What coding taught me about business success
Always gain feedback from your customer before launching your product or service, writes Nathan Airey.
Coming from a hardware background didn’t make me a natural entrepreneur. In the early stages of my career, I was immersed in the backend, building sales system devices that were to be put inside restaurants, allowing them to take orders online.
Fast forward and almost a decade later, I’ve launched multiple successful businesses, taking on both leadership and people management roles. The transition wasn’t easy, but my programming background gave me the skills I used to launch successful businesses.
Iterate, iterate then iterate again
Starting a business is littered with unknowns, and it’s difficult to decide what to focus on. It can feel like you’re walking in the dark with only assumptions and estimations to guide you. Starting out in software taught me that when in doubt, use the iterative approach. Develop your product or service, release it, and gain feedback from customers before launching anything else. This way your offering is constantly being improved based on real feedback, rather than guesswork. Initially, this can be applied to smaller projects, and then scaled up once you perfect the formula.
The iteration method is also effective internally as you begin to grow and put internal structures in place. By keeping the lines of communication open, your employees can constantly feedback on what is and isn’t working, and any potential solutions they feel could help them achieve the business’ goals and objectives.
"It can feel like you’re walking in the dark with only assumptions to guide you."
Having the ability to write software for various parts of the business opened my eyes to how much automation can improve efficiency. This is especially important for early stage businesses when money and resources are tight. I assess the validity of any hiring activity by asking if we can use software or some other technology to make processes more efficient. This means that when I put new a business process together, I know which areas can be automated and which areas will require a human touch.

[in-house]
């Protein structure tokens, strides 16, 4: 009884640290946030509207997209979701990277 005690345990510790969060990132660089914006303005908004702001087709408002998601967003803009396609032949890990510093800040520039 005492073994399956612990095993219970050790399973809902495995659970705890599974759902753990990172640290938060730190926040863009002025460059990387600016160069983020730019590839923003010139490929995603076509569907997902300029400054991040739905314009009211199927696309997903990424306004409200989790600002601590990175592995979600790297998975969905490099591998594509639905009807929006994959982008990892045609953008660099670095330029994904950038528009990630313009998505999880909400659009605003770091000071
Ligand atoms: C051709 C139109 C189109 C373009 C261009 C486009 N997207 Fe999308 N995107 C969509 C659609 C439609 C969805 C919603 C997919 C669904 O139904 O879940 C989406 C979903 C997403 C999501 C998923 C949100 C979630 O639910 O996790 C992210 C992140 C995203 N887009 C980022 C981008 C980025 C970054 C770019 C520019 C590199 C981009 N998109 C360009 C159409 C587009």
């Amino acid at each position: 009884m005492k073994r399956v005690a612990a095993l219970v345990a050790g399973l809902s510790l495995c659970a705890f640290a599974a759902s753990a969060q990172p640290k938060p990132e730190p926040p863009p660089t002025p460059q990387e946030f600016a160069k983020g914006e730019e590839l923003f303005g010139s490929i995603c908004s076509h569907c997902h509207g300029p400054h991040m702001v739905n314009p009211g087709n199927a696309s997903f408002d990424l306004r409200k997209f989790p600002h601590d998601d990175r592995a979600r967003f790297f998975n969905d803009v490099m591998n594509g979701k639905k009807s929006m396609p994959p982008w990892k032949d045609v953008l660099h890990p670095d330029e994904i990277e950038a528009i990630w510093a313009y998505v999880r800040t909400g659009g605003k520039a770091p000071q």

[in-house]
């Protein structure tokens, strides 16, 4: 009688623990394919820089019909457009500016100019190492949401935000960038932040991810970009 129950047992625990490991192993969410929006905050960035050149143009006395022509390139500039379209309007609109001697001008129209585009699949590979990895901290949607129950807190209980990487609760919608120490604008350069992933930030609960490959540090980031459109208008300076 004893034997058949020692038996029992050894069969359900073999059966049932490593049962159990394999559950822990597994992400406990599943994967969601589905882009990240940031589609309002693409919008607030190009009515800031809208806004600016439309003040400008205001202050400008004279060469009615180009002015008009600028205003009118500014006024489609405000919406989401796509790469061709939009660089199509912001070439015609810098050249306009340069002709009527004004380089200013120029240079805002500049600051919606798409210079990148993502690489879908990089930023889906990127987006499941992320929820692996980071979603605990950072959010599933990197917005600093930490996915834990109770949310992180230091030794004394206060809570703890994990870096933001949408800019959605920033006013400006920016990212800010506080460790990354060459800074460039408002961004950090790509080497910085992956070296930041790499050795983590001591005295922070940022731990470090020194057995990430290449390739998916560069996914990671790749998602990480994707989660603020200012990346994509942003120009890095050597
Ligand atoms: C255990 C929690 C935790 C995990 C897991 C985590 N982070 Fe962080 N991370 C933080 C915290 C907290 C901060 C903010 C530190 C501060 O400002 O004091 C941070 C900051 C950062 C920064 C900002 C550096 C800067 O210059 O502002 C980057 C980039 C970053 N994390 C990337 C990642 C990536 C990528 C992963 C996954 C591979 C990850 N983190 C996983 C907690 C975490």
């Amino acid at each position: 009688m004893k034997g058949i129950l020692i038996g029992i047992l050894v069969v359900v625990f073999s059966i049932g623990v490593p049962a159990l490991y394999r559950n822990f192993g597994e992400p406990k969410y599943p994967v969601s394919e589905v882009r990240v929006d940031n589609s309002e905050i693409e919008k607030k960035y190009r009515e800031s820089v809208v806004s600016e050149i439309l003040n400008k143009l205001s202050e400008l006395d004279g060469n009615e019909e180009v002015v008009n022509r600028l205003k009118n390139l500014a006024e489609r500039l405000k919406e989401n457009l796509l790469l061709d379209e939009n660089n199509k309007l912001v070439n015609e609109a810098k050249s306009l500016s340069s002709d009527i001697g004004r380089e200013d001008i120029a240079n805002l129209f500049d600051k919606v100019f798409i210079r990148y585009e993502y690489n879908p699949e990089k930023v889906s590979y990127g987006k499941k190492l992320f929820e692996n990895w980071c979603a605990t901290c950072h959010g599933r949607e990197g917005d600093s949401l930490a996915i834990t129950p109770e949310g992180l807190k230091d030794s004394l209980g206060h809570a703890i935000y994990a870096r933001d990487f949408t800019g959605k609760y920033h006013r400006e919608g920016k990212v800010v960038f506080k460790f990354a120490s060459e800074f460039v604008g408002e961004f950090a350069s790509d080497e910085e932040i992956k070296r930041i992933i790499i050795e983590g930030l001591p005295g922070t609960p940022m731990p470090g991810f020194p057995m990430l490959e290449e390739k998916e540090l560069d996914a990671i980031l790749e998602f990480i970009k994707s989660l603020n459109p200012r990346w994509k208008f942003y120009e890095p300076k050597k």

For example, the process for putting salons live on the bookwell.com.au platform uses mostly automation. There is human verification and some data entry, but the underlying process is automated. From assigning tasks to the relevant person to venues receiving email notifications and updates. This allows for more free hands, all of which can be used in growing other areas of the business.
Keep learning and improving
With technology moving at such a rapid pace, continual learning is a key attribute for a good programmer. This career-long commitment to learning is also key to business success. No matter how large, or small, exposing yourself to new opportunities and technologies is part and parcel of developing a thriving business. For example, we wanted to measure how long it was taking for bookings to be accepted by venues. We compiled some research and were able to source and implement software that put together this data. This allowed us to improve our customer experience and ensure we were providing the best possible service.
Nathan Airey co-founded Bookwell in 2017 after working as Head of Operations at MenuLog Group. With a background in commodities and hardware, Nathan has used his no-nonsense approach to problem-solving to successfully overcome the challenges of scaling multiple businesses.